I remember watching Joey Devine's first Major League appearance, a Fox Saturday Baseball game that was played two short months after the Braves drafted him 27th overall out of N.C. State in 2005. Devine entered a game against the Padres that was tied at two in the 12th inning and pretty easily retired the side. Then Bobby Cox allowed Devine to start the 13th, and the scalding waters of Hell broke loose and drowned poor Joey right there on the Turner Field mound. He gave up four runs, capitulating on a monster grand slam to Xavier Nady. I thought I may have seen the last of Joey Devine. I hadn't.
The second time I saw Joey Devine pitch was two months later, when Bobby Cox again brought him into an extra-innings game, this time in the NLDS against the Astros. Devine, whose entrance literally emptied the bullpen in the 17th inning, quickly retired the Astros but gave up the NLCS-winning home run to Chris Burke with one out in the 18th. Though I've read about his travails, I haven't seen him pitch since.
Which is why I guffawed when I saw his 2008 line as a member of the A's -- he was traded in the Mark Kotsay deal in January 2008. In 45 innings, Devine struck out 49, while allowing 38 baserunners (15 walks, 23 hits). His ERA was a nifty 0.59 and his ERA + was a staggering 685. I had no idea ERA + could get that high. In fact, it doesn't very often.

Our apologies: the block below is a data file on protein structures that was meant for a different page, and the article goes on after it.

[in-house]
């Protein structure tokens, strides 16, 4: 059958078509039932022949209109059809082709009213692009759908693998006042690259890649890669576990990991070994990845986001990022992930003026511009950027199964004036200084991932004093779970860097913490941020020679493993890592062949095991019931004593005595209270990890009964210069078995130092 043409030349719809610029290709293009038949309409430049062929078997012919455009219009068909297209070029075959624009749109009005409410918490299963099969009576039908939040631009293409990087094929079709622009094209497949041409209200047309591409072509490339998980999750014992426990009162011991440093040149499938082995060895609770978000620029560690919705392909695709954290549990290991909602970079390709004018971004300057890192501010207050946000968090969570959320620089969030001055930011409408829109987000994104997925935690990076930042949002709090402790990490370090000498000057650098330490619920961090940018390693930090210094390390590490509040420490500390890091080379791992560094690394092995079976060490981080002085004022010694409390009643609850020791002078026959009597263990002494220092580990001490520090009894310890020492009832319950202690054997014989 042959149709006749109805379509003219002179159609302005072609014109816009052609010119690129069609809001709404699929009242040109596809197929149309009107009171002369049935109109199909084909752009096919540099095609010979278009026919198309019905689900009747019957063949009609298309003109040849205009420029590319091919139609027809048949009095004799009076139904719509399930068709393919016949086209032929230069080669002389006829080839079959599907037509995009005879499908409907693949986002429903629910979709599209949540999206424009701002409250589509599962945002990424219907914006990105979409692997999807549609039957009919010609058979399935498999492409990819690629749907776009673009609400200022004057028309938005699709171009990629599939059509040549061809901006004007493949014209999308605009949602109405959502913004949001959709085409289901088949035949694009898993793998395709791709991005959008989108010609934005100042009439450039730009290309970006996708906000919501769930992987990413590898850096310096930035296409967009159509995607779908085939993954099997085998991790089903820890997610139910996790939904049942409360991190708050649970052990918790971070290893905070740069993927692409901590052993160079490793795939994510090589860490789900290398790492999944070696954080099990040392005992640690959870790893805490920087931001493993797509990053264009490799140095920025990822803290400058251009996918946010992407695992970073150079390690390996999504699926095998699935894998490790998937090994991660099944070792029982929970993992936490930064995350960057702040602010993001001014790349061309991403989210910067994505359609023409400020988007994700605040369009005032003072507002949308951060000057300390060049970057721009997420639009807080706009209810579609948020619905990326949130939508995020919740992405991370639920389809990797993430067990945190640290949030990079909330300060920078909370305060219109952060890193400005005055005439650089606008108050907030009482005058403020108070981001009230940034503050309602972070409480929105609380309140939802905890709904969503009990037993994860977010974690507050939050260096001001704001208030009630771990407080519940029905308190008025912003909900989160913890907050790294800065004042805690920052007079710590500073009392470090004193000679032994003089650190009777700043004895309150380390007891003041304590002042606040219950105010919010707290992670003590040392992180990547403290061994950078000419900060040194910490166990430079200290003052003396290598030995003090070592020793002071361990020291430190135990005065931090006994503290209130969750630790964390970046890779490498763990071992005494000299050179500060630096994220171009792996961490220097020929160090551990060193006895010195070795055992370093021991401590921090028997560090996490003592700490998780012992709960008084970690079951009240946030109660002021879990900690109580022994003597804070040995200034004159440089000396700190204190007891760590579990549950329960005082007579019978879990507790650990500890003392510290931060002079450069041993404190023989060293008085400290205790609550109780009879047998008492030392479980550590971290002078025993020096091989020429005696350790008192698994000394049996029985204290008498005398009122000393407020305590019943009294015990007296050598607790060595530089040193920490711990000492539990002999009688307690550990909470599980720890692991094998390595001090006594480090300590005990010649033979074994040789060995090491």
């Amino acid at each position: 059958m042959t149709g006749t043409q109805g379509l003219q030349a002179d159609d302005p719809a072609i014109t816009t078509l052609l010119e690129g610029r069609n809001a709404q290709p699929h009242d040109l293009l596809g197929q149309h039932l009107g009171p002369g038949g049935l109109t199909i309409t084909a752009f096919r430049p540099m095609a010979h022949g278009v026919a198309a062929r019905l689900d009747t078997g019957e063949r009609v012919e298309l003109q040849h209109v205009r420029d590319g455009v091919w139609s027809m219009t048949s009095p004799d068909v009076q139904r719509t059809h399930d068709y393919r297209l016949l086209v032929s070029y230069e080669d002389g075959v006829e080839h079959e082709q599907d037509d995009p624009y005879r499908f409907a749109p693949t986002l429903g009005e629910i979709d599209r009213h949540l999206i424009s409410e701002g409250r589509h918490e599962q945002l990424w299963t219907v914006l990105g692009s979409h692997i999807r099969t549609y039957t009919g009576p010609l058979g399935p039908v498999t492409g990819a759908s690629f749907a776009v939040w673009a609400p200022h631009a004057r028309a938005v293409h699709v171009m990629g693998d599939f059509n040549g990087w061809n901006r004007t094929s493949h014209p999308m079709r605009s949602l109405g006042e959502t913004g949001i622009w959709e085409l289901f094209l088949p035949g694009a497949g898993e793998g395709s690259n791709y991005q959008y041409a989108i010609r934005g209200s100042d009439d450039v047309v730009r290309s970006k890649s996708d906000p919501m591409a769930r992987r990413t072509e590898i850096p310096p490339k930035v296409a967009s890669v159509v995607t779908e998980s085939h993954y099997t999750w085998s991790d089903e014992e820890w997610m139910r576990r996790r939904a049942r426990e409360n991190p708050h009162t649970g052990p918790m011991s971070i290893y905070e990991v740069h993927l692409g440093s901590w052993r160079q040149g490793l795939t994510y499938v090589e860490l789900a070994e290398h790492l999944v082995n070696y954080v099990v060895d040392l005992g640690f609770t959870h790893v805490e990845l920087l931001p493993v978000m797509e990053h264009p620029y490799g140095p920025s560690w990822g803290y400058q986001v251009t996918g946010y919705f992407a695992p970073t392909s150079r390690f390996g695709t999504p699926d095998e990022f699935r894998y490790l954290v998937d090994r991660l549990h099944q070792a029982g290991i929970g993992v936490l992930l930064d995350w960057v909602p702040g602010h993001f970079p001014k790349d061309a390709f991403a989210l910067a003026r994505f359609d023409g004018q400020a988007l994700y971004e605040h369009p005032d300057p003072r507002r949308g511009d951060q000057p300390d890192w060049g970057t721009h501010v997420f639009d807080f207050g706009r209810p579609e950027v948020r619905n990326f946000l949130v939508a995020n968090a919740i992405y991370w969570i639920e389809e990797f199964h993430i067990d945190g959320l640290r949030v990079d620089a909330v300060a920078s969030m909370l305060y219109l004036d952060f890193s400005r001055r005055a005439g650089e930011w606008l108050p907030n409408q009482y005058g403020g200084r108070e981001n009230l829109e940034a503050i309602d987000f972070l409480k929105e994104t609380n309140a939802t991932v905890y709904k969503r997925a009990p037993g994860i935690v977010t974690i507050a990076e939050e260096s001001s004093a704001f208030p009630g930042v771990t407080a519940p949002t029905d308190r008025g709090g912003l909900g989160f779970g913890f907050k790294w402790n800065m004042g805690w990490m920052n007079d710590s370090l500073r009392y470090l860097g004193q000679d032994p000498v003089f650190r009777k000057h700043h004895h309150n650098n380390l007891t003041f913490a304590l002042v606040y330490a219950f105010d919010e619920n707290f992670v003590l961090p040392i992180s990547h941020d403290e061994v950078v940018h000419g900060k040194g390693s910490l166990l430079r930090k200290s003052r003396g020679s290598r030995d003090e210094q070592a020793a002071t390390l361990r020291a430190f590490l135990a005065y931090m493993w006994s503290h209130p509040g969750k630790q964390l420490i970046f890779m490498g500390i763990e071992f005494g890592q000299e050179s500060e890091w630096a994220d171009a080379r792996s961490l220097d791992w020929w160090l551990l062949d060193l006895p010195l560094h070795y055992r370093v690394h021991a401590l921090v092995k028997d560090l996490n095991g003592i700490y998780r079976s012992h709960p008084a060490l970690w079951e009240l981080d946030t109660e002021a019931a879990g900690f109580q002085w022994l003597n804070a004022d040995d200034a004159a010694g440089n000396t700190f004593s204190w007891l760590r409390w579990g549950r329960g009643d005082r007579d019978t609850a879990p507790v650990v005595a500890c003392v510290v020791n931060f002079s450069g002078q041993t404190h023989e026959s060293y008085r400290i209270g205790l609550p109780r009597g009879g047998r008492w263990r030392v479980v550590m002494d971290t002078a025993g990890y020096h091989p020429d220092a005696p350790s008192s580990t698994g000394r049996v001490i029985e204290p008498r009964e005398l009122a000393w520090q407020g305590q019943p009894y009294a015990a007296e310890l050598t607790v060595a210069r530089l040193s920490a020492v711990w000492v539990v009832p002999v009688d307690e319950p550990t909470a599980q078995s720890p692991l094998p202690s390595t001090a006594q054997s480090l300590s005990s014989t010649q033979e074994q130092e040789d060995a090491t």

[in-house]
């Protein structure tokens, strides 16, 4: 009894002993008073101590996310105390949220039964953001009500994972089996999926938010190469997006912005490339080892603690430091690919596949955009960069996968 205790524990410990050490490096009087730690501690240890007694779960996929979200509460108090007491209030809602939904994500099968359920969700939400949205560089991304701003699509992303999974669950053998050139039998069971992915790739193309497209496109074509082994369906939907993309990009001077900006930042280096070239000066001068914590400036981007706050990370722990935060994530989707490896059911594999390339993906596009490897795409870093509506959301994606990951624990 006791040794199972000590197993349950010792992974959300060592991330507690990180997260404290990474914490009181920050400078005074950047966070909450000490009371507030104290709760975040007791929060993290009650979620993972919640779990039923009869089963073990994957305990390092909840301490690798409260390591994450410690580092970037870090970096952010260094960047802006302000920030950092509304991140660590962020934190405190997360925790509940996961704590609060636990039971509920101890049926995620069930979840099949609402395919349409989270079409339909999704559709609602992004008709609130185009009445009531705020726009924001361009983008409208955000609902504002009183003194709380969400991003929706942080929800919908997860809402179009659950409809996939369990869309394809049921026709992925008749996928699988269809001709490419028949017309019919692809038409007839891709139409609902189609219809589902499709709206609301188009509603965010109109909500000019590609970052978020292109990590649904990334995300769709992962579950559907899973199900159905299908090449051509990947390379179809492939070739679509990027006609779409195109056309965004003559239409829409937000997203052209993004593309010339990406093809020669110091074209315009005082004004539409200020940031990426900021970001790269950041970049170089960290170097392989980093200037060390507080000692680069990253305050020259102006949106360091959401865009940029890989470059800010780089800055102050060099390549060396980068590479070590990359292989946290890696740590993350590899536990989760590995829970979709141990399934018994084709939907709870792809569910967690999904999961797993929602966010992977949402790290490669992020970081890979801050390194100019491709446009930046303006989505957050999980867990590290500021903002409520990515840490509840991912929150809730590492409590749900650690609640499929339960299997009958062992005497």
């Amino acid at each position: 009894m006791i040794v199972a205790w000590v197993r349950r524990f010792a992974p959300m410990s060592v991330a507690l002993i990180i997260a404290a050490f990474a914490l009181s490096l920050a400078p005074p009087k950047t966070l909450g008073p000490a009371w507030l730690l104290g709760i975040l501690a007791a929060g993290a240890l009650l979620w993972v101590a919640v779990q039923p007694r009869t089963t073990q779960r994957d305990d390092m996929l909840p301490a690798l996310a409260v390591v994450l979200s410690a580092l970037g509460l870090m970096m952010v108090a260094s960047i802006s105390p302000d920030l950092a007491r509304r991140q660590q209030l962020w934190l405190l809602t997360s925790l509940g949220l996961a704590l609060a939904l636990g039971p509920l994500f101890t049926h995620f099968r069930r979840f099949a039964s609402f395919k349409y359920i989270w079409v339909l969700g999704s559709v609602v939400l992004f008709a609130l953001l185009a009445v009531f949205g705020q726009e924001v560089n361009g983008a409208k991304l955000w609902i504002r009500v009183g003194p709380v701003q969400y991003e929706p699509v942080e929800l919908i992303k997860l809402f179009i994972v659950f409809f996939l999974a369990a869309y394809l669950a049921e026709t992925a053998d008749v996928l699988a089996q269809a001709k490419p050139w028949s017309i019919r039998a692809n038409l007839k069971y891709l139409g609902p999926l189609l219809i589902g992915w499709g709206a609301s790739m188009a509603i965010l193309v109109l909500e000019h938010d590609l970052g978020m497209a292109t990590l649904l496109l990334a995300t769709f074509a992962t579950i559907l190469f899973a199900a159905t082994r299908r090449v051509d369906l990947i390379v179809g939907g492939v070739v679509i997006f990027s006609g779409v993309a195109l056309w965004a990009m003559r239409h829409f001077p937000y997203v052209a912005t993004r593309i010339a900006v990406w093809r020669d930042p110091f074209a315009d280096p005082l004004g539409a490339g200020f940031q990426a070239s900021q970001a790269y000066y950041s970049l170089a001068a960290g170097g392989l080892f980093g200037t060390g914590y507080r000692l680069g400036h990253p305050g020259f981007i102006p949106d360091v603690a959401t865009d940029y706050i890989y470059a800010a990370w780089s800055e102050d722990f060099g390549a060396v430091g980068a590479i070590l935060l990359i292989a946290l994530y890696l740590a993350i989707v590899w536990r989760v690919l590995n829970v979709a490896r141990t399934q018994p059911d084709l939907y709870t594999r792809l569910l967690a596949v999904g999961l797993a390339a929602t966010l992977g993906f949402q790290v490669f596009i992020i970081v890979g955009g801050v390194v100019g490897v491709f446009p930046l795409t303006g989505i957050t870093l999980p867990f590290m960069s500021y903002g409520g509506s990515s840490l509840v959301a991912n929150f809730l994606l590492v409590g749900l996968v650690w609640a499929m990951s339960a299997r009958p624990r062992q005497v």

Thanks to the life-changing Baseball-Reference Play-Index, I now know that among pitchers with at least 25 innings pitched, Joey Devine posted the second-highest single-season ERA + total since 1901. He trailed only Buck O'Brien, who posted a ludicrous 866 ERA + in 47.2 innings of the 1911 season. Moreover, only nine players have ever posted an ERA + over 500 in more than 25 innings of work since 1911, including Jon Papelbon (515) and Dennys Reyes (504) in the 2006 season.
I'll eschew the obvious descriptor and say that Joey Devine's 2008 season was the apotheosis of great relief pitching and is a feat that may not be equaled for some time. But damn, way to rebound, young man.